Scientists track microbes to monitor health of Sundarbans fisheries (Environmental Feature)
Kolkata, Sep 19 (IANS/Mongabay) They may be microscopic in size, but bacterioplankton steer major carbon cycling and food webs in aquatic ecosystems. Bacterioplankton are the bacterial component of plankton that live in water bodies, including oceans and lakes.
Now, scientists at the Indian Institute of Science Education and Research (IISER), Kolkata are keeping an eye out for bacterioplankton and how they chow down and use carbon, in the world's largest delta, the Sundarbans, to track changes in freshwater flow that could have implications for sustainability of coastal fisheries.
Explaining the premise for this microbe-based monitoring, they reason that when environmental parameters change (such as influx of fresh or saline water), it throws the existing bacterial community structure into turmoil.
This disturbance, in turn, shapes up how nutrients are broken down in the system and made available through the food chain to the organisms higher up in the web, such as fish.
Aiding the team in their observations is a time series, the Sundarbans Biological Observatory Time Series (SBOTS), which maps data monthly to pinpoint trends in the health of the Sundarbans ecosystem.
"Understanding elemental cycling (such as carbon cycling) is a good way to understand the health of the ecosystem. I believe this is the only mangrove time series in India if not in Asia," Punyasloke Bhadury of the Centre for Climate and Environmental Studies (CCES) at IISER, Kolkata told Mongabay-India.
Spread out across 10,000 square km, Sundarbans, the largest single-track mangroves in the world, lies in the Ganga-Brahmaputra-Meghna (GBM) delta and is shared between India and Bangladesh.
This mangrove ecosystem encompasses over 102 islands in the Indian side (in the state of West Bengal) with a network of innumerable rivers, rivulets and creeks.
The study stations for the time series are located in the 223.4 square km Sagar Island, the largest compact island of Sundarbans that sits at the confluence of the Hooghly river (a branch of the Ganga) and the Bay of Bengal.
The shrinking island lies 6.7 metres above sea level and is battling soil erosion, breach of embankments and loss of landmass and rising sea levels.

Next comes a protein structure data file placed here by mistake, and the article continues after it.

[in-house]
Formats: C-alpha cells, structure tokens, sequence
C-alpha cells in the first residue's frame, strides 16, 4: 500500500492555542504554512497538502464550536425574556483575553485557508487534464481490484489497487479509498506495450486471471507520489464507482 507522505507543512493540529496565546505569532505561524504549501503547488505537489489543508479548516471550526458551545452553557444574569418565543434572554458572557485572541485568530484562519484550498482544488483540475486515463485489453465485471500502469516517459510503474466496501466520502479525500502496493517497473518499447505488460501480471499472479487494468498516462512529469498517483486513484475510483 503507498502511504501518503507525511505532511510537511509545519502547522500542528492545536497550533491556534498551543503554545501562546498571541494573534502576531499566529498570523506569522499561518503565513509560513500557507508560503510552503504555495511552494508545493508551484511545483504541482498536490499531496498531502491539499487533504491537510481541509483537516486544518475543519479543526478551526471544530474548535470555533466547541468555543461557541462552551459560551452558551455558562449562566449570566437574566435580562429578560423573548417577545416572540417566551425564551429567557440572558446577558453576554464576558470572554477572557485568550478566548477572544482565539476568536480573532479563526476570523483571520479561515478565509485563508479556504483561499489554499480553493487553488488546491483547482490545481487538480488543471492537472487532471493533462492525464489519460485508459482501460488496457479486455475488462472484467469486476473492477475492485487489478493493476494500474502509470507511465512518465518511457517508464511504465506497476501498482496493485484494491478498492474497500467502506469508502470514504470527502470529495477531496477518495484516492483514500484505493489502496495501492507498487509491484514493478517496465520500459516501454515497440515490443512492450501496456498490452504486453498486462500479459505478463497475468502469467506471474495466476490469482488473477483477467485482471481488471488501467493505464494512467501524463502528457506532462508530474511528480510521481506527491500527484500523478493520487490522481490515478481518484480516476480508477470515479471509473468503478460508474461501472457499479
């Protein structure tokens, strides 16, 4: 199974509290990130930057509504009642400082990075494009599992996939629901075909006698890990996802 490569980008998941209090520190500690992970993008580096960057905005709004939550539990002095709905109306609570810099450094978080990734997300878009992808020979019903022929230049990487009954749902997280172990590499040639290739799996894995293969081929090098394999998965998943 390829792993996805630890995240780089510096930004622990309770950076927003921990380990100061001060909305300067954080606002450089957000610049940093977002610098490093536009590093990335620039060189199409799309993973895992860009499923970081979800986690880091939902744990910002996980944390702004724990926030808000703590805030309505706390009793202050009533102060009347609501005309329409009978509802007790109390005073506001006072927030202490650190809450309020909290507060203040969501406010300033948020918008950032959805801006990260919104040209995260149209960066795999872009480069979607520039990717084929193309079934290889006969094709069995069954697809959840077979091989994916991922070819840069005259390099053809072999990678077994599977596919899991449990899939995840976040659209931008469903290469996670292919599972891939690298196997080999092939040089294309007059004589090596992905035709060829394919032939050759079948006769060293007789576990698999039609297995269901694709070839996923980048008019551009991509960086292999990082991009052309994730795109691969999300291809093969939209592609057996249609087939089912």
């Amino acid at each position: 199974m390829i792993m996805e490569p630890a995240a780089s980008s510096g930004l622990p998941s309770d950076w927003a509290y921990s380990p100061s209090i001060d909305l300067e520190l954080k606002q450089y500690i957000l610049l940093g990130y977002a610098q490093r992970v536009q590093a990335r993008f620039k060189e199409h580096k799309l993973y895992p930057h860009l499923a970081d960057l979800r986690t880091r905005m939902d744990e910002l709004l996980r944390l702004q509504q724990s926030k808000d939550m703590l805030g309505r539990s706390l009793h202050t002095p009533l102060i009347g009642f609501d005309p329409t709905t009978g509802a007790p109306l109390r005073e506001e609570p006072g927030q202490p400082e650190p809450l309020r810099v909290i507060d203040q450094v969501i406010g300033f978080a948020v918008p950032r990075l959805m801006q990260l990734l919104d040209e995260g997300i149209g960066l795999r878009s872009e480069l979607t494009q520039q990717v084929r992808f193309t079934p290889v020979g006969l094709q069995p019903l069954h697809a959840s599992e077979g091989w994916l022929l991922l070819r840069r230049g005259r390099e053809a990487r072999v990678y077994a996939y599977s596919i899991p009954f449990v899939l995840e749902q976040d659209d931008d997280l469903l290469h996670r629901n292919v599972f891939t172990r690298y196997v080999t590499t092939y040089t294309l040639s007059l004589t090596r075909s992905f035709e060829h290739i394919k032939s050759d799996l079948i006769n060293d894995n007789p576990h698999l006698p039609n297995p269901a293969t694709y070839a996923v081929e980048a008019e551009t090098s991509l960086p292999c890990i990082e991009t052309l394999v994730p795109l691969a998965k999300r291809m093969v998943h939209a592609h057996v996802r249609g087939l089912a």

"Based on our preliminary studies, we believe that freshwater flow in the Sundarbans (at Sagar) is now starting to change and these changes are now starting to show clearly through the level of changes happening at the bacterial community structures," Bhadury said on the sidelines of the international Land-Ocean-Atmosphere workshop.
At this year's workshop convened by Bhadury at the institute, it was discussed how understanding the land-ocean-atmosphere interactions aids in management of terrestrial and coastal resources nationally to maximise benefits to people's livelihood as well as environmental protection.
A key example of such dynamics, informed Bhadury and colleague Anwesha Ghosh, is the land-ocean boundary-based coastal ecosystem in the Sundarbans, a region that experiences the third largest river discharge in the world through the Ganges-Brahmaputra-Meghna outflow.
The Indian Sundarbans archipelago acts as the "nursery" for nearly 90 percent of the aquatic species of eastern coast of India. In Sagar, fisheries rank second after agriculture in terms of livelihood.
Based on their research, the scientists say they now have some idea of how carbon cycling is taking place in the system and that the system in Sagar Island is now "probably transitioning to a marine system from an estuarine system."
"The reason why we set up monthly monitoring since 2010 in the time series is so that we have long-term data to determine the exact changes," explained Ghosh.
"What makes it more complex for the Sundarbans is that if you look at all the seven estuaries, each of them is very different. The freshwater inputs differ from the eastern part to the west. Eastern part of the Sundarbans are more protected (very minimal human interference) so the kind of nutrients you would see from anthropogenic sources is different than that you would see in the western part," Ghosh said.
Sustainability practitioner Anurag Danda, who was not involved in the study, emphasised on the variability across the estuaries.
"Yes, at this location the system may be transitioning into a marine system but it may not be the case in Meghna estuary at the eastern extreme due to higher volume of freshwater flow," Danda, senior advisor to WWF, told Mongabay-India.
Tracking freshwater flow is important, said Danda, as deltas are highly sensitive to changes in freshwater flows.
"Progressive layering of sediment over time results in the build-up of delta land mass that will continue to build seaward -- as long as rates of erosion do not exceed rates of sedimentation. Reduced freshwater flows reduce the rate of sedimentation thereby impacting the physical integrity of a delta. We are already witnessing this on the south western sea-facing islands in the Sundarbans," Danda told Mongabay-India.
Under rising sea level conditions, freshwater flows become even more important, he said.
Reduced freshwater flows result in the saline front being pushed further inland and reduction in mangrove area because of man-made barriers to successful migration of mangroves. The man-made freshwater agro-ecosystem further inland also witnesses falling productivity due to increased soil and water salinity, he said.
"In addition, there is a change in species composition on land and in water. This is not problematic by itself but the change could result in replacement of commercially important species by less important species," he said.
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